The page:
Linked by Thom Holwerda on Mon 1st Mar 2010 21:59 UTC
Multimedia, AV "A lot of commercial software comes with H.264 encoders and decoders, and some computers arrive with this software preinstalled. This leads a lot of people to believe that they can legally view and create H.264 videos for whatever purpose they like. Unfortunately for them, it ain't so."
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RE[6]: Greed
by lemur2 on Wed 3rd Mar 2010 02:16 UTC in reply to "RE[5]: Greed"
lemur2
Member since:
2007-02-17

"...This is the precise logical disconnect with IP laws. How exactly does artificially restricting and penalising users create value or reward anyone? The fact that there is no value added for users in the first place is the precise reason why there needs to be more and more draconian laws. Once the initial investment in research effort has been paid for, under what perverse moral code is it still valid to fleece users thereafter?...
You are making the mistake of equating value with price. The two are not the same. Not by a long shot. The value of a copy of software differs for different people. Think of the value of a copy of software as the maximum amount one would pay for it if that was the only way one could acquire the software. The price is normally set at the level at which profits are maximised. Now, in economic theory, you have a downward sloping demand curve because at lower prices, more people will purchase the product because the perceived value of the product equals or exceeds the price. In economic terms again, those who value the software highly get a larger benefit because the value far exceeds the price. This is known in economics as the consumer surplus. What the artificial scarcity does is allow the producer of the software to capture more of the consumer surplus, and this is a valid way to encourage creation of such software works. This is the thinking behind copyright laws in general. "

If we step away from deluded "economic thinking" mumbo-jumbo for a second, and examine exactly what circumstances it can possibly benefit society to pay back year-after-year many times the amount being invested in something ... we would come up blank.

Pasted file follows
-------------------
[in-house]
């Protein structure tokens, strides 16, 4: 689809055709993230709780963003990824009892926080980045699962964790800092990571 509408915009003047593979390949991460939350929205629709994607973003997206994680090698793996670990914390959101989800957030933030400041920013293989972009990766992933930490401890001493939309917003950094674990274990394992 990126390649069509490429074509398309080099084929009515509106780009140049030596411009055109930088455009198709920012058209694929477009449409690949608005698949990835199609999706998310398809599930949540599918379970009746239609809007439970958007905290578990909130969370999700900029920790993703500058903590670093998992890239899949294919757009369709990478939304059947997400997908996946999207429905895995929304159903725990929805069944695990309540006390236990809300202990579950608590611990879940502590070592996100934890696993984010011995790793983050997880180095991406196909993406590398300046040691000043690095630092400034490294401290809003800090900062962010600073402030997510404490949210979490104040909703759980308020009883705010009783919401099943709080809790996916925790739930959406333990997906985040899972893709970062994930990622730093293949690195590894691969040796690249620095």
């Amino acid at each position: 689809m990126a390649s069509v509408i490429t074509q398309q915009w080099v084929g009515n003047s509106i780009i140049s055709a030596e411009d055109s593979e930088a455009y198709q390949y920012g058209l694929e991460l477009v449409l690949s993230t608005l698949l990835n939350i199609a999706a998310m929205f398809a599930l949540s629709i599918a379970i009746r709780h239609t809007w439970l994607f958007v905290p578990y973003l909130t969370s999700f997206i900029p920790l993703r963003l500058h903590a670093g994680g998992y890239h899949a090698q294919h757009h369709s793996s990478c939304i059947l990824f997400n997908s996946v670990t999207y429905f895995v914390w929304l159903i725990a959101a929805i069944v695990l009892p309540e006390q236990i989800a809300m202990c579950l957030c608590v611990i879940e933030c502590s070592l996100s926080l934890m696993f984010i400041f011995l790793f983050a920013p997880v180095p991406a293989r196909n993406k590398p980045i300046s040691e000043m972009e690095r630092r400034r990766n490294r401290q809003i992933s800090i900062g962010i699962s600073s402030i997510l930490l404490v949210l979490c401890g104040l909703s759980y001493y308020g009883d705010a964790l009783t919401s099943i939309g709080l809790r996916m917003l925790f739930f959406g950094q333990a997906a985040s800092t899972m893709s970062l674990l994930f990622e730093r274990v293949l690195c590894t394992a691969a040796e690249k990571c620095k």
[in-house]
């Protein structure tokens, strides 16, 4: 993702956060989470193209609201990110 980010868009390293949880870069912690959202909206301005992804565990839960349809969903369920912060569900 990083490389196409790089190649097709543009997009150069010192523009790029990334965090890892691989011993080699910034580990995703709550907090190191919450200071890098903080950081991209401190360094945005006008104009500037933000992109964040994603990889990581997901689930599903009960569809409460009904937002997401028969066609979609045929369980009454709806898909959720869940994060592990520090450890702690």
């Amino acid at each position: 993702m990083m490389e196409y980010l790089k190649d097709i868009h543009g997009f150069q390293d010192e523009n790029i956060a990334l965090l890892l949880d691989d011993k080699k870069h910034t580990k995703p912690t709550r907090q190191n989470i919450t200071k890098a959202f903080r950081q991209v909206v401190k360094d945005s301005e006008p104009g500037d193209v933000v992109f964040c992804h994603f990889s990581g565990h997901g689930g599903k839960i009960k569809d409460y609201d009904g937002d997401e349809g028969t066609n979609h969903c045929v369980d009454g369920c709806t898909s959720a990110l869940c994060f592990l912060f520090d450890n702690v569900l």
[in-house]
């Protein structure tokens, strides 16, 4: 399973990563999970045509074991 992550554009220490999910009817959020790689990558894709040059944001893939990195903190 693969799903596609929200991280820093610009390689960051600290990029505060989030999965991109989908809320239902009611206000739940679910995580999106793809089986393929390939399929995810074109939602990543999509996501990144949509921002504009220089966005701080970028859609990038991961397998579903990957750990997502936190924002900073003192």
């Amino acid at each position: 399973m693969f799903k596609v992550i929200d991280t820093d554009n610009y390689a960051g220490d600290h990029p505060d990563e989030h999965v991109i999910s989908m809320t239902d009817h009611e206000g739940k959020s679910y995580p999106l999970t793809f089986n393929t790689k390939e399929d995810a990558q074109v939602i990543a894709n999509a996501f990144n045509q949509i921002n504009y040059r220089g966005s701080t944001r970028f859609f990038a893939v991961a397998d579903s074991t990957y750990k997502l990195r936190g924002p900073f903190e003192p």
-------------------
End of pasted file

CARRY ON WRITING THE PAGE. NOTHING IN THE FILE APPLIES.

What you are trying to say actually makes no sense at all in the light of day.

Also, in the normal situation with IP and ROI, there is a small extra cost imposed on the initial purchase of something. Take a digital TV as an example, which may well have patented technology embedded in it. No-one is charged every time they watch the TV, once the TV is purchased, it is purchased.

So how come producers of codecs get to charge per use, and society pays hundreds of millions year upon year?

Edited 2010-03-03 02:17 UTC

Reply Parent Score: 2

RE[7]: Greed
by mkone on Wed 3rd Mar 2010 23:44 in reply to "RE[6]: Greed"
mkone Member since:
2006-03-14

If we step away from deluded "economic thinking" mumbo-jumbo for a second, and examine exactly what circumstances it can possibly benefit society to pay back year-after-year many times the amount being invested in something ... we would come up blank.

What you are trying to say actually makes no sense at all in the light of day.

Also, in the normal situation with IP and ROI, there is a small extra cost imposed on the initial purchase of something. Take a digital TV as an example, which may well have patented technology embedded in it. No-one is charged every time they watch the TV, once the TV is purchased, it is purchased.

So how come producers of codecs get to charge per use, and society pays hundreds of millions year upon year?


Everything sounds like mumbo-jumbo if you do not understand it.

There are many valid reasons why something with a very small investment reaps huge rewards. One of these reasons is that the overall benefit to society far exceeds the initial investment. Another is that there is a huge chance of failure, so there is a good chance your invention will not find traction and therefore you will lose your investment.

Free markets say nothing about what the 'right' return for any given amount of investment should be. Free markets do not concern themselves with that.

Restricting availability of IP can encourage people to create works because the creators can be paid, and society benefits as a whole. In the case of codecs, if we can't restrict the codecs, then we can have a situation where one company licenses the codecs and maybe starts encoding video for content creators, thereby undercutting the original inventor who may not be able to afford to buy equipment for this purpose.

Allowing royalties is actually a good way of paying the creator. The more videos that are encoded, the more people watching, the more value society obtains therefore it is fair that the creator gets paid more. This argument is valid for patents, software and other creative works (music, etc).

Your TV analogy doesn't make sense. And even then, you will find a lot of IP in those TVs were someone or some company is paid per each TV sold. so the more useful the invention/creation, the more used it is, and the more money the creator makes.

Reply Parent Score: 1